This essay is no place to describe in detail the “drip, drip” of revelations: it will only highlight two key dates and turning points. The sudden awareness that the world had changed came in the first Snowden reports in the Guardian and The Washington Post on June 6. The Guardian went to press without alerting any of the companies, but the Post followed with requests for comments from leading firms implicated in the purloined documents. As recounted by several high-tech company executives, they were given only 90 minutes to construct a response to documents showing that a number of telephone and Internet companies (Verizon, Microsoft, Yahoo, Facebook, Google, Apple, among others) had complied with NSA requests to turn over phone, email, search history and even Instagram records: though the companies didn’t know it, all of this was part of the now publicized Prism program, authorized under the 2008 amendments to the Foreign Intelligence Security Act of 1978.
The companies’ response established a kind of “no-win” situation that has haunted them ever since. All issued carefully worded denials that they had given the government direct access to personal data — careful because they had to get around the fact that under the Prism programs they were forced by law to turn over so-called metadata to the NSA. The seemingly weasel-worded denials (buttressed by President Obama assuring everyone that only non-US citizens’ data was at issue) only got the companies in deeper. As one tech executive stated: “Every time we spoke it seemed to make matters worse. We just were not believed.” The problem was — and is — that the companies were barred by law from talking about details of the program, and individually the companies did not know exactly how the program worked. Since June, the private sector has clamored without notable success for permission to reveal greater detail about the government’s requests.
A second important jolt came in October when a Snowden leak exposed the existence of an upstream data collection program, aptly named Muscular, that allowed the NSA, in conjunction with its British intelligence partner GCHQ, to hack into the internal, fiberoptic traffic (internal data centers) of Google and Yahoo to collect additional data from potentially millions of Internet users. Observers have speculated that, in addition to fostering a tighter relationship, NSA utilizes GCHQ in order to avoid any legal challenges from the stricter controls on data from U.S. citizens. It was this October leak that has set off the so-called arms race between the government and the private sector. Not only Google and Yahoo, but also other Internet companies have moved quickly to encrypt internal data. In turn, they strongly suspect that the NSA is perfecting tools to circumvent whatever new systems they devise — a suspicion strongly abetted by the recent report that the agency was working on a supercomputer program that would be able to “crack’ most or all existing data protection systems. Finally, the NSA/GCHQ revelation spurred a bolder, negative reaction from normally cautious high-tech executives, including the stinging epithet against the NSA by Microsoft General Counsel Brad Smith, who labeled the agency an “advanced persistent threat.” In cybersecurity jargon this is a term normally reserved for Chinese state-sponsored hackers and dangerous criminal groups.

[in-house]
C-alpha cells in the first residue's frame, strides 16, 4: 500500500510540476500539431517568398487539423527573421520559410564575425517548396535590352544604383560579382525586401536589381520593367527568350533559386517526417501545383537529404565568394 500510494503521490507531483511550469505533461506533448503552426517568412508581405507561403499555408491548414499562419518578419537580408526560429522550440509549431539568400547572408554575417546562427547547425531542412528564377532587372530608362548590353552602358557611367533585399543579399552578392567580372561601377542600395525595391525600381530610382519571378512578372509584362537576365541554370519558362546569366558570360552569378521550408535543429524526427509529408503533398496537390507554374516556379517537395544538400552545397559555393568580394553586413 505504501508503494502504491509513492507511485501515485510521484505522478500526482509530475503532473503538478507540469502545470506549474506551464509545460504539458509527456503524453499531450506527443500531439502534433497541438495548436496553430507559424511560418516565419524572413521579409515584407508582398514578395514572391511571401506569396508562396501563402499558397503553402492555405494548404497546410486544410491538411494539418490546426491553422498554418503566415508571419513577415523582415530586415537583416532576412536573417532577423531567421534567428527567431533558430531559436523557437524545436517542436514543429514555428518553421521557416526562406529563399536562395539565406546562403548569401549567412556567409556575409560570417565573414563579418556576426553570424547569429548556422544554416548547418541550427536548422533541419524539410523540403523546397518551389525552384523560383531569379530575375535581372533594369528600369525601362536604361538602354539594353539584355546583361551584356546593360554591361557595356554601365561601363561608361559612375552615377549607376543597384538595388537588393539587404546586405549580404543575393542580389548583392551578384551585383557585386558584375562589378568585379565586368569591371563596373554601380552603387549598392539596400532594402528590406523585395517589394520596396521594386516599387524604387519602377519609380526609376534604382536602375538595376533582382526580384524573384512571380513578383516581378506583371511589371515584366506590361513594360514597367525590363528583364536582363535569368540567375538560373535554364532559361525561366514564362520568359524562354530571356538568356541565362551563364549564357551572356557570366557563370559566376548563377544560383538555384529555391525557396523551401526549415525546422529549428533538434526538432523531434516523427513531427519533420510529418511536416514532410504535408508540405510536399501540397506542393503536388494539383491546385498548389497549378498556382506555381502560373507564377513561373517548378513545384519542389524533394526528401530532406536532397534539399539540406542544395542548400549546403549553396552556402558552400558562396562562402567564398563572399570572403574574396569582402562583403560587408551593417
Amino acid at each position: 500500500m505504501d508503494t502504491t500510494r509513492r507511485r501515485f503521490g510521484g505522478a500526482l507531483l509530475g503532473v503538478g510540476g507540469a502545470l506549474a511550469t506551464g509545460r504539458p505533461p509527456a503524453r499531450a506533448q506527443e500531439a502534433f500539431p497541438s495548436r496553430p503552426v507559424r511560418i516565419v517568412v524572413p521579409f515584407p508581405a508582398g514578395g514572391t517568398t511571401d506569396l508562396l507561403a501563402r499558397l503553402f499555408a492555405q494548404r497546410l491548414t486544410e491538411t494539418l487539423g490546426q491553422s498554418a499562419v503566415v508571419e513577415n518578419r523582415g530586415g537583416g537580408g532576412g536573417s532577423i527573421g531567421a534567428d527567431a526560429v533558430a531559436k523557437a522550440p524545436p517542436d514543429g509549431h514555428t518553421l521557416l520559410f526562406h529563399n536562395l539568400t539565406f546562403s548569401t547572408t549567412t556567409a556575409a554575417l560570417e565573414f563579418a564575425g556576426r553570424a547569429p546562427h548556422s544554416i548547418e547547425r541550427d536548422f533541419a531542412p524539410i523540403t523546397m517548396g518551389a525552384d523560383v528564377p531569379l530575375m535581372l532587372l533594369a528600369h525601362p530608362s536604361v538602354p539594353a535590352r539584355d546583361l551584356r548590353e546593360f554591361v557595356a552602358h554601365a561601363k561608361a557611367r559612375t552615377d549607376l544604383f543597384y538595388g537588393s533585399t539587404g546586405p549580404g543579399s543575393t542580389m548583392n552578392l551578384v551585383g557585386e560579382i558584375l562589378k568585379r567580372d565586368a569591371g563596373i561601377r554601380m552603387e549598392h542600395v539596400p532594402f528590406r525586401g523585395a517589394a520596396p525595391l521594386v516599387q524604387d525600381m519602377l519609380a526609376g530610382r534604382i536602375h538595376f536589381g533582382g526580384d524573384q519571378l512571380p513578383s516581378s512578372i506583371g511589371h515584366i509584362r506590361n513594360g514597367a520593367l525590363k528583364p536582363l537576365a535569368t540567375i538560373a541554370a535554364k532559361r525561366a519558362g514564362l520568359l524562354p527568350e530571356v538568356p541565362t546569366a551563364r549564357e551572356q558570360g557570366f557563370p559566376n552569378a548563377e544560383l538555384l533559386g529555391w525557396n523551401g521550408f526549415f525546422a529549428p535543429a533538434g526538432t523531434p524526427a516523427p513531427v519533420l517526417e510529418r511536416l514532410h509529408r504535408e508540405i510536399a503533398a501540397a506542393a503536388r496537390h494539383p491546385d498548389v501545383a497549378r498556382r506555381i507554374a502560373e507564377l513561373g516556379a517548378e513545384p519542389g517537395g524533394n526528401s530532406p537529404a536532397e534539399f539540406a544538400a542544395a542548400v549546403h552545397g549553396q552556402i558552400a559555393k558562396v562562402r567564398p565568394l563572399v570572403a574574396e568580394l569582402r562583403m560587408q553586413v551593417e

We are now entering a crucial period in the formulation of new cybersecurity policies. Within the next few weeks, the president has promised to put forward proposals to reform the operations of the NSA and its allied agencies. To his credit, he has also promised to confer with the private sector before rendering final decisions. As described in earlier posts, the companies have demanded an end to the metadata programs administered by the security agencies. The president is not likely to go this far, but he might well consider allowing greater transparency in the information demands on the companies by the NSA. Whatever his decisions, it will be important for the administration and Congress, while according security a top place in the criteria for new policies, also to take into account the economics consequences for many of America’s world leaders in Internet communications and hardware. Not least, the government will also have to mend the frayed relations with the telecommunications and Internet companies if future U.S. cybersecurity defenses are to be maintained at the highest level. Finding a new balance will be a difficult task, both in policy and in political terms.